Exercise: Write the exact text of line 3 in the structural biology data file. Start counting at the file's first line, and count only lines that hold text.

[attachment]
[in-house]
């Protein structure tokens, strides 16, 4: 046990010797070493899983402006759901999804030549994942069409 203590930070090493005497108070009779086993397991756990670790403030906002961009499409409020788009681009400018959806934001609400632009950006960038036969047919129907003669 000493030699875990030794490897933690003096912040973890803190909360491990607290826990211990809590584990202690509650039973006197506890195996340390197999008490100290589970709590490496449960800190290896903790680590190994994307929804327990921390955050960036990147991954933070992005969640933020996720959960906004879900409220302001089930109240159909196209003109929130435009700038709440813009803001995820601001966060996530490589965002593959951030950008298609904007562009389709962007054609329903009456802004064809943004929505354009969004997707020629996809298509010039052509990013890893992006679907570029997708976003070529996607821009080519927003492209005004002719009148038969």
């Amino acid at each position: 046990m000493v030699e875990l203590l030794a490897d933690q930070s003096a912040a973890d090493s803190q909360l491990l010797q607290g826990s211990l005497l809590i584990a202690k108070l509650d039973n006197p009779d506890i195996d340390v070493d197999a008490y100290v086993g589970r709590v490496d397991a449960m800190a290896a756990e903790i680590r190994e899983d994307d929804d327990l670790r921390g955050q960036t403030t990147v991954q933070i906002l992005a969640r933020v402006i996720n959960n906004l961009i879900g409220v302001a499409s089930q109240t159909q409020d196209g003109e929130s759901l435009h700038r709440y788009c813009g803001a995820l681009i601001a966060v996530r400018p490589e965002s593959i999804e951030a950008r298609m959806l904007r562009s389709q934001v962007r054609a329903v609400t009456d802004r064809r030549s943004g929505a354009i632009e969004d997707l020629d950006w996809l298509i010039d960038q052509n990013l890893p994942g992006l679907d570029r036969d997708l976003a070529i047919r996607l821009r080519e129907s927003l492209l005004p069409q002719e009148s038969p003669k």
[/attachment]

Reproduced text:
């Amino acid at each position: 046990m000493v030699e875990l203590l030794a490897d933690q930070s003096a912040a973890d090493s803190q909360l491990l010797q607290g826990s211990l005497l809590i584990a202690k108070l509650d039973n006197p009779d506890i195996d340390v070493d197999a008490y100290v086993g589970r709590v490496d397991a449960m800190a290896a756990e903790i680590r190994e899983d994307d929804d327990l670790r921390g955050q960036t403030t990147v991954q933070i906002l992005a969640r933020v402006i996720n959960n906004l961009i879900g409220v302001a499409s089930q109240t159909q409020d196209g003109e929130s759901l435009h700038r709440y788009c813009g803001a995820l681009i601001a966060v996530r400018p490589e965002s593959i999804e951030a950008r298609m959806l904007r562009s389709q934001v962007r054609a329903v609400t009456d802004r064809r030549s943004g929505a354009i632009e969004d997707l020629d950006w996809l298509i010039d960038q052509n990013l890893p994942g992006l679907d570029r036969d997708l976003a070529i047919r996607l821009r080519e129907s927003l492209l005004p069409q002719e009148s038969p003669k």